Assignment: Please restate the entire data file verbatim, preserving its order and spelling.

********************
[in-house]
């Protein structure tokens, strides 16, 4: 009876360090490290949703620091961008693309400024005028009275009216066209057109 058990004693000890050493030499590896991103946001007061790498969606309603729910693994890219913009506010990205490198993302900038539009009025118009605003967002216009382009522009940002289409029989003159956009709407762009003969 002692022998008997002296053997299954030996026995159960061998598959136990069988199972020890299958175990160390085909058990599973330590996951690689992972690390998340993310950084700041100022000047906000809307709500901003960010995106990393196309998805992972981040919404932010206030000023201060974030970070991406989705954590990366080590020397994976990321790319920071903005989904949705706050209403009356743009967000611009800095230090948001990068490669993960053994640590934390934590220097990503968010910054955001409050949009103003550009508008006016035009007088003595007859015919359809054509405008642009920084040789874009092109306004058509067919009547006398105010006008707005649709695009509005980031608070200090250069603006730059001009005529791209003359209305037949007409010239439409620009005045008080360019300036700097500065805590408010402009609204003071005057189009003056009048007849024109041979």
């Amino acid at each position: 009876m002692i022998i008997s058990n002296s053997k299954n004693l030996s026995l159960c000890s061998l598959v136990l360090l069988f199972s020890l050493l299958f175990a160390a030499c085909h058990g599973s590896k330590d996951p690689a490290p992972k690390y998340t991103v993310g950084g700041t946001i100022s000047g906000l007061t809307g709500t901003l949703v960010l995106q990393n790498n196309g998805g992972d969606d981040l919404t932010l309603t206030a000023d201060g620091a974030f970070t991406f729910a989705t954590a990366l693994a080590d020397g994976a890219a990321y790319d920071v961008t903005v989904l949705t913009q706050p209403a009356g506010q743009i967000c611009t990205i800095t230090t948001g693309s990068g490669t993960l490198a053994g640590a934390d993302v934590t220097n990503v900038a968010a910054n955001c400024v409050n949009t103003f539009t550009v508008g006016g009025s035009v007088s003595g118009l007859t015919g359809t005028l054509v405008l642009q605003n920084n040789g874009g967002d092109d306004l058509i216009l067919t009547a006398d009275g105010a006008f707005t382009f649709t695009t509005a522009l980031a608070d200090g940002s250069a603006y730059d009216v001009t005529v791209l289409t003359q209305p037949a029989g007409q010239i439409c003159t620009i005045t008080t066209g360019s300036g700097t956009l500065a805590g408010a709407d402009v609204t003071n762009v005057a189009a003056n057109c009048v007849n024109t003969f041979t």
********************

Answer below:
[in-house]
């Protein structure tokens, strides 16, 4: 009876360090490290949703620091961008693309400024005028009275009216066209057109 058990004693000890050493030499590896991103946001007061790498969606309603729910693994890219913009506010990205490198993302900038539009009025118009605003967002216009382009522009940002289409029989003159956009709407762009003969 002692022998008997002296053997299954030996026995159960061998598959136990069988199972020890299958175990160390085909058990599973330590996951690689992972690390998340993310950084700041100022000047906000809307709500901003960010995106990393196309998805992972981040919404932010206030000023201060974030970070991406989705954590990366080590020397994976990321790319920071903005989904949705706050209403009356743009967000611009800095230090948001990068490669993960053994640590934390934590220097990503968010910054955001409050949009103003550009508008006016035009007088003595007859015919359809054509405008642009920084040789874009092109306004058509067919009547006398105010006008707005649709695009509005980031608070200090250069603006730059001009005529791209003359209305037949007409010239439409620009005045008080360019300036700097500065805590408010402009609204003071005057189009003056009048007849024109041979």
């Amino acid at each position: 009876m002692i022998i008997s058990n002296s053997k299954n004693l030996s026995l159960c000890s061998l598959v136990l360090l069988f199972s020890l050493l299958f175990a160390a030499c085909h058990g599973s590896k330590d996951p690689a490290p992972k690390y998340t991103v993310g950084g700041t946001i100022s000047g906000l007061t809307g709500t901003l949703v960010l995106q990393n790498n196309g998805g992972d969606d981040l919404t932010l309603t206030a000023d201060g620091a974030f970070t991406f729910a989705t954590a990366l693994a080590d020397g994976a890219a990321y790319d920071v961008t903005v989904l949705t913009q706050p209403a009356g506010q743009i967000c611009t990205i800095t230090t948001g693309s990068g490669t993960l490198a053994g640590a934390d993302v934590t220097n990503v900038a968010a910054n955001c400024v409050n949009t103003f539009t550009v508008g006016g009025s035009v007088s003595g118009l007859t015919g359809t005028l054509v405008l642009q605003n920084n040789g874009g967002d092109d306004l058509i216009l067919t009547a006398d009275g105010a006008f707005t382009f649709t695009t509005a522009l980031a608070d200090g940002s250069a603006y730059d009216v001009t005529v791209l289409t003359q209305p037949a029989g007409q010239i439409c003159t620009i005045t008080t066209g360019s300036g700097t956009l500065a805590g408010a709407d402009v609204t003071n762009v005057a189009a003056n057109c009048v007849n024109t003969f041979t």